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DePreist, James(1936–) - Conductor, Chronology,  

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Symphony orchestra conductor James DePreist has been acclaimed as a rare and special artist. His extraordinary talent took him to the Oregon Symphony, which he transformed from a regional to a national orchestra. He was the first African American conductor of the Houston Symphony and was assistant conductor to Leonard Bernstein and the New York Philharmonic. Known as one of the finest U.S. conductors, DePreist continues to support the American tradition of excellence in conducting and recordings.

James Anderson DePreist was born November 21, 1936 in Philadelphia, Pennsylvania, to a family where music was important. DePreist’s mother was a singer and his aunt was the world-renowned contralto Marian Anderson. When DePreist was six years old, his father died. His famous aunt came to the aid of the entire family. She helped the family purchase two adjoining row-houses in a middle-class neighbor on the south side of Philadelphia. DePreist and his mother lived in one house and his aunt Alyce and his grandmother lived in the other. He obtained his early education in music in the Philadelphia public schools, and at the age of ten he studied piano. Because of music lessons that lasted well after the regular school hours, DePreist found most of his friends in music classes. He participated in musical activities throughout high school and played in the City-Wide High School Orchestra. Music had become a major focus in DePreist’s life, but he did not choose it as a career until years later.

After graduating from high school in 1954, DePreist entered the University of Pennsylvania’s Wharton School as a pre-law student. Not forsaking his musical interest, he took music classes and played in the symphony orchestra and the university marching band. He received his B.S. degree in 1958 and continued at the university to earn a master’s degree. In 1959, DePreist studied composition at the Philadelphia Conservatory of Music with Vincent Persichettie, a distinguished American composer. He also studied music history and the theory of harmony and orchestration at the conservatory. While in college, DePreist formed a jazz group called the Jimmy DePreist Quintet. This band became so well-known in the East that in 1956, they appeared on the Steve Allen television show. DePreist received his M.A. degree from the University of Pennsylvania in 1961.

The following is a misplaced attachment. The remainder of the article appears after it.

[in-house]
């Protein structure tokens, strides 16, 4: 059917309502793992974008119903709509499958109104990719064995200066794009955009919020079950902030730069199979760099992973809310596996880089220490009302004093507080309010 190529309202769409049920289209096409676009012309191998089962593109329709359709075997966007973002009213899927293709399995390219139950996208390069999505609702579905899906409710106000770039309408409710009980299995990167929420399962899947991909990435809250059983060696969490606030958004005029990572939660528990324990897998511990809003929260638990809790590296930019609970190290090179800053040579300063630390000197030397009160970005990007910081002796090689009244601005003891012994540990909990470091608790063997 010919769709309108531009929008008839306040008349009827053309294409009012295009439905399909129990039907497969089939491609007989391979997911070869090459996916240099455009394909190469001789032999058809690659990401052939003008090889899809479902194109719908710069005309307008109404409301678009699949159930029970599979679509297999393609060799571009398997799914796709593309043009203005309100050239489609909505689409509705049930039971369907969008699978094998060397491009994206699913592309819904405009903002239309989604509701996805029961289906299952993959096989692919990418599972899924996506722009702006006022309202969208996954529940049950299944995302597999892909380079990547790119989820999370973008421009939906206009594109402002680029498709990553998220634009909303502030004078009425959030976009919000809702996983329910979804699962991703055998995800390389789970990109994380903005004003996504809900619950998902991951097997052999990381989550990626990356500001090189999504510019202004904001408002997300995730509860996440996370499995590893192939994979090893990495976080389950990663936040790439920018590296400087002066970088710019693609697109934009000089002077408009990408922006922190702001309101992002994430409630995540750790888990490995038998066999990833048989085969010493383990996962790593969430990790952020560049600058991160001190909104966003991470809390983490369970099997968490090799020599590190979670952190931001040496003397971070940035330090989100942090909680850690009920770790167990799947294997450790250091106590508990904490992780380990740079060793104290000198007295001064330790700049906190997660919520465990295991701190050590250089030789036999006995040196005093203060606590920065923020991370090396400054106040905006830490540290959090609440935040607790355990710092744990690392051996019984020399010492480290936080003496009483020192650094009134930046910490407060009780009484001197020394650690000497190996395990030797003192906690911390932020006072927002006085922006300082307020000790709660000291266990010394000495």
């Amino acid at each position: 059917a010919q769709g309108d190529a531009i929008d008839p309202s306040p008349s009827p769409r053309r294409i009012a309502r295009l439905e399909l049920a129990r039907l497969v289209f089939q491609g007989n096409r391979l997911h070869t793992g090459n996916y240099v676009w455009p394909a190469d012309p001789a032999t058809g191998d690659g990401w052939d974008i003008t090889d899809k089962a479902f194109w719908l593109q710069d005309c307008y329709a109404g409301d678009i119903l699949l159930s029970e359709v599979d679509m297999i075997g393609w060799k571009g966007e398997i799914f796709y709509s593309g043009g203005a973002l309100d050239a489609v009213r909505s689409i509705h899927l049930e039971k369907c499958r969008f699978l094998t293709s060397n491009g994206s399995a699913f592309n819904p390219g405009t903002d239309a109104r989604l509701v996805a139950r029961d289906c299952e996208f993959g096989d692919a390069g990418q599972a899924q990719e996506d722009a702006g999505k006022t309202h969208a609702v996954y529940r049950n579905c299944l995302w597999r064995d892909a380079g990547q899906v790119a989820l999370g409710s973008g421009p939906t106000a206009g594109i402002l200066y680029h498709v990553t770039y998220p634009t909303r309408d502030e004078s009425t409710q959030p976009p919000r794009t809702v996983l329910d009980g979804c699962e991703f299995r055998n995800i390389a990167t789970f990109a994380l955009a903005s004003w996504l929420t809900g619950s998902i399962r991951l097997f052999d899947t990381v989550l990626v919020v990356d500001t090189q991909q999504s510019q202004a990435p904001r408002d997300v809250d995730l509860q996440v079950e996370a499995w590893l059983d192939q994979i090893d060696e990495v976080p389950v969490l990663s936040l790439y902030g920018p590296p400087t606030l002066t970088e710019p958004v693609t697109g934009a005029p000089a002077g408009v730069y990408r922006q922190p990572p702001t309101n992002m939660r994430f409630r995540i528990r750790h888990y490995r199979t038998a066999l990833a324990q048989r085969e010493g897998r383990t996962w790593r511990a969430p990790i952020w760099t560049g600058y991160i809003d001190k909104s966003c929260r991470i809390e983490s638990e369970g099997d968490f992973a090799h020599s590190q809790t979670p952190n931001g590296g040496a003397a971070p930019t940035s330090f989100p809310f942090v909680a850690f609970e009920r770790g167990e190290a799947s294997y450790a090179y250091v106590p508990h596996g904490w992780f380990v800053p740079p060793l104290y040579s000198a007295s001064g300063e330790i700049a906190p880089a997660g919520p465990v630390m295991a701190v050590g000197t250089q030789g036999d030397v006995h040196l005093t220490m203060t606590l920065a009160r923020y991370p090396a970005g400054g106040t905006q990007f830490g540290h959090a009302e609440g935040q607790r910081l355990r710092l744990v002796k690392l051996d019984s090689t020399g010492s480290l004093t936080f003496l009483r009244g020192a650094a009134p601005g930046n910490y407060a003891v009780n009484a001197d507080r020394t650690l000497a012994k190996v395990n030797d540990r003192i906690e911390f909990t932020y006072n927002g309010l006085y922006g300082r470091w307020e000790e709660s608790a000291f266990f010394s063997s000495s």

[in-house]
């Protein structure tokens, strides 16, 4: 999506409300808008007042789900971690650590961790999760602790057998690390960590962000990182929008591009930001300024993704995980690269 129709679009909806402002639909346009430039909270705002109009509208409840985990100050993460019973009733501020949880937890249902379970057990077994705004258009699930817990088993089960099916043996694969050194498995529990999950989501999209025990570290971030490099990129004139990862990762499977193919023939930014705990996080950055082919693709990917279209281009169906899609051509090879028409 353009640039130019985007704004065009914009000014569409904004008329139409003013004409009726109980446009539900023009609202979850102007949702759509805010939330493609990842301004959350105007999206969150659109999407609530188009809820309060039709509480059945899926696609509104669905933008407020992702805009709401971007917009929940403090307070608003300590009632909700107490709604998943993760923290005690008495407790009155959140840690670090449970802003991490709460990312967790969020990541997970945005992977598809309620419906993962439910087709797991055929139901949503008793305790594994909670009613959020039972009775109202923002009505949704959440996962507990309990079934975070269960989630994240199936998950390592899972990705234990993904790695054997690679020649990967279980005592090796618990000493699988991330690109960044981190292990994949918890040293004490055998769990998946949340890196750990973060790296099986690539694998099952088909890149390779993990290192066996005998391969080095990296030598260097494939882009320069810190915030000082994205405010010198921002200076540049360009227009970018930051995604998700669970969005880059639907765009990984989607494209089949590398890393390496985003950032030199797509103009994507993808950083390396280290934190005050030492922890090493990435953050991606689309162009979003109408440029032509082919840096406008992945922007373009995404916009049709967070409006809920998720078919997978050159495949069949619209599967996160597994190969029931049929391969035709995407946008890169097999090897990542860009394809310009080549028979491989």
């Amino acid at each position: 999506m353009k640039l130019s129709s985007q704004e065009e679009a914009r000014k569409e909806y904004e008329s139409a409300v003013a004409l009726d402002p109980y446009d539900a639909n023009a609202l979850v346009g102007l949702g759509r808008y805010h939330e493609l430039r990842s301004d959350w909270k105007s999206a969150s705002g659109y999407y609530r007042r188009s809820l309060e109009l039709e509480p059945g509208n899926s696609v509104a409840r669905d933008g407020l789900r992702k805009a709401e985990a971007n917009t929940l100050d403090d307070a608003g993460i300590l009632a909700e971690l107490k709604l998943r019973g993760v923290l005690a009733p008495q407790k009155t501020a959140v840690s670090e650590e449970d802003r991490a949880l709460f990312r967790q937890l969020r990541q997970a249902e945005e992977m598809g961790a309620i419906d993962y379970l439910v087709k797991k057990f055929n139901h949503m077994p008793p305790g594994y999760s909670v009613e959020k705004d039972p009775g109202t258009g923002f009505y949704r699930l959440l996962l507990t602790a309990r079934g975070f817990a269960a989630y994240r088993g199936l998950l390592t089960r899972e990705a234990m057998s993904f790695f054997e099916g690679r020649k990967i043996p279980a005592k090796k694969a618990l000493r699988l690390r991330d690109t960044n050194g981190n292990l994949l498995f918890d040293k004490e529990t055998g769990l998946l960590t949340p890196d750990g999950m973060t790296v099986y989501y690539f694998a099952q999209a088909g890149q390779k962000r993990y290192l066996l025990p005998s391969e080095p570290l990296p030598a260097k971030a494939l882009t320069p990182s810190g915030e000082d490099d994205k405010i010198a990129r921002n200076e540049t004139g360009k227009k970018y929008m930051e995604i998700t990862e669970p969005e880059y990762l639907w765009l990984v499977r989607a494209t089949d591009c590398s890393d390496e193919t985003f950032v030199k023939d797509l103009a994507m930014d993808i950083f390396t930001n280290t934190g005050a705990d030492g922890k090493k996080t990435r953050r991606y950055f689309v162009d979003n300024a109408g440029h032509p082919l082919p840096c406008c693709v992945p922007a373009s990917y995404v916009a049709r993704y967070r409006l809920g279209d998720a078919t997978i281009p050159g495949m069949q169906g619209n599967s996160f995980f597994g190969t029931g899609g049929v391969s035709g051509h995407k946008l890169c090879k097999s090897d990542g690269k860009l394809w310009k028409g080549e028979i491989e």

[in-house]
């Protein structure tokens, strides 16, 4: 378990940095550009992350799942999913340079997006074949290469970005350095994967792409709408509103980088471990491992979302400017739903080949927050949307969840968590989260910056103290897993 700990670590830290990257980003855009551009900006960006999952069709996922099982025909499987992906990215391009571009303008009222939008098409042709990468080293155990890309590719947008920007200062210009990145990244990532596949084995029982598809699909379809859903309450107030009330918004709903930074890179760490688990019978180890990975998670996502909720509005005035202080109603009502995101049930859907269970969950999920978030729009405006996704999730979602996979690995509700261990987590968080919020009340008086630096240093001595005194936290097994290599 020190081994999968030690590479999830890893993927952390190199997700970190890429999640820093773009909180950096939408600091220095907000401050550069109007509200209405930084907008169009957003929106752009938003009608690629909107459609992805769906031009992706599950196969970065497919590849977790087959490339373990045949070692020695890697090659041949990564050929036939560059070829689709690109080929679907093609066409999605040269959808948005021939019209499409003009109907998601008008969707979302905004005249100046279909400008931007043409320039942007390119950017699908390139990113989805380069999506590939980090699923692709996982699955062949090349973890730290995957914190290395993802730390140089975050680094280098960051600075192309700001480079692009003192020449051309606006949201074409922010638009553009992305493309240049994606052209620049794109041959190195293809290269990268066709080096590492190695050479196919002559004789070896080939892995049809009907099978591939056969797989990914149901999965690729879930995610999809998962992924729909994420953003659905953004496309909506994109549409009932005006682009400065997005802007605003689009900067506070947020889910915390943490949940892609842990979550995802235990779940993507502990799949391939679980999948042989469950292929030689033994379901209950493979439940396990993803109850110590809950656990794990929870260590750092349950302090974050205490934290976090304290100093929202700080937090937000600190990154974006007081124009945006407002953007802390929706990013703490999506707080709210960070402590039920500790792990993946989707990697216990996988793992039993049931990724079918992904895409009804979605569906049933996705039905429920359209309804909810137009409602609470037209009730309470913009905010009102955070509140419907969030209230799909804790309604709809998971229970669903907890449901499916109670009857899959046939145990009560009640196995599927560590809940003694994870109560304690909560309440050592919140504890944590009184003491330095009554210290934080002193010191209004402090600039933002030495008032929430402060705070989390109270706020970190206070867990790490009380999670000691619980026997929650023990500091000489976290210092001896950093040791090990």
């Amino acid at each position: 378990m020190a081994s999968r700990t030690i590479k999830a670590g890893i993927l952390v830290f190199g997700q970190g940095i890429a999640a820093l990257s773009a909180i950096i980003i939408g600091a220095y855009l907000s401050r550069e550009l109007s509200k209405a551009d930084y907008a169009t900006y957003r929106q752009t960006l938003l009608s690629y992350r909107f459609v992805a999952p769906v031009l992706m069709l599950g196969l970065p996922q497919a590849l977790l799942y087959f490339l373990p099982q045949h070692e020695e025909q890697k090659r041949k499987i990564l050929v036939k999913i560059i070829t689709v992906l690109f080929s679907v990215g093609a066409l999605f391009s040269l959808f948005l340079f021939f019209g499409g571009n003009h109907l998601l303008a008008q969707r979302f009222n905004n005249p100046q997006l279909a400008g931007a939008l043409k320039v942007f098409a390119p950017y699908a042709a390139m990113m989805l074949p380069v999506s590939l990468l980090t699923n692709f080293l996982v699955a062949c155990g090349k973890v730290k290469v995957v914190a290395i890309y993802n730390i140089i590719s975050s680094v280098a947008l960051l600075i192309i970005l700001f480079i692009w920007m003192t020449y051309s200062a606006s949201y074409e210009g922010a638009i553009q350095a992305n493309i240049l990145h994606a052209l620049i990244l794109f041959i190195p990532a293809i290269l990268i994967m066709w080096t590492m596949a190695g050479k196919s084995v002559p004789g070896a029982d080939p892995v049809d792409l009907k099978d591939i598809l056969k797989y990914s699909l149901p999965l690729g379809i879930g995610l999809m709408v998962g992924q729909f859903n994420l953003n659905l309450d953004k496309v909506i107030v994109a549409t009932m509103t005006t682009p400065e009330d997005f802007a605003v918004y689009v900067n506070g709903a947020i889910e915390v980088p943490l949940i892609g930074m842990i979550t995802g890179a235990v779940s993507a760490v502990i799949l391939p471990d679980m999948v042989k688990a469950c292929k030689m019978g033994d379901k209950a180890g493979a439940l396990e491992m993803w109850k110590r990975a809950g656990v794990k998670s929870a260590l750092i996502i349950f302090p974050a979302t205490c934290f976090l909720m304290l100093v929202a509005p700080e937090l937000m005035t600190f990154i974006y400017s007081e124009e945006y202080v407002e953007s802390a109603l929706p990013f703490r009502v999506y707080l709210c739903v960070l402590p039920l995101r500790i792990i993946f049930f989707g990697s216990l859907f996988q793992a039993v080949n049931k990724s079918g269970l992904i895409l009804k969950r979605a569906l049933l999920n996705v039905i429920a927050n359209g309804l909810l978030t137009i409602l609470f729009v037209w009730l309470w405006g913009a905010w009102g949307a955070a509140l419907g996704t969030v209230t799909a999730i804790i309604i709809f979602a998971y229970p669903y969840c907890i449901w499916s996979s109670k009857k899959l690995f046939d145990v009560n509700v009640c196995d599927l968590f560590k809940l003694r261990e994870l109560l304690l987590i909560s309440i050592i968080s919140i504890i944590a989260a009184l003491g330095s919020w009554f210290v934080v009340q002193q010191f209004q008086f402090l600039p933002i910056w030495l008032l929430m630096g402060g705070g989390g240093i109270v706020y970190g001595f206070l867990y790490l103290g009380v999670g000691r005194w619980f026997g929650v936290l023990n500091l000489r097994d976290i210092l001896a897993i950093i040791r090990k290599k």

In 1962, the State Department sponsored a cultural exchange tour and engaged DePreist as an American specialist in music. The tour was to cover the Near and the Far East with DePreist lecturing and performing jazz. While on tour in Thailand and attending a Bangkok orchestra rehearsal, he was asked if he wanted to conduct. This experience caused DePreist to realize he wanted to be a conductor. It also marked his debut as a conductor with the Bangkok Symphony Orchestra and led to DePreist’s becoming guest conductor at other locations on the State Department tour. Also in 1962 on the tour DePreist was stricken with polio. The disease paralyzed both his legs. He had to be flown home to the States in 1963 for care and therapy. After six months of intensive therapy and perseverance on his part, DePreist was able to walk with the aid of crutches and braces. In the midst of his recuperation, DePreist kept sight of his goals and prepared himself to compete in the Mitropoulos International Conductors Competition, which moved him closer to his goal of becoming a classical conductor and gave him the visibility that creates opportunities. In the competition, DePreist only made it to the semi-finals, but in the next year, he went on to win first prize. His abilities brought him to the attention of Leonard Bernstein, who asked DePreist to sign on as assistant conductor for the New York Philharmonic during the 1965–66 season.

Chronology

1936

Born in Philadelphia, Pennsylvania on November 21

1958

Receives B.S. from Wharton School of the University of Pennsylvania, Pre-law; studies with Vincent Persichetti at the Philadelphia Conservatory

1961

Receives M.A. from the University of Pennsylvania

1962

Debuts professionally in Bangkok, Thailand; cultural exchange tour of the Near and Far East; contracts polio

1964

Captures first prize in the Mitropoulos International Competition

1965

Conducts Marian Anderson’s farewell concert

1965–66

Serves as assistant conductor to Leonard Bernstein for the New York Philharmonic

1976

Becomes the first black conductor to lead the Houston Symphony

1980

Becomes director of the Oregon Symphony

2003

Retires from Oregon Symphony

2004

Becomes director of Conducting and Orchestral Studies at the Juilliard School

2005

Debuts in April with the London Symphony Orchestra; new permanent conductor of the Tokyo Metropolitan Symphony

 

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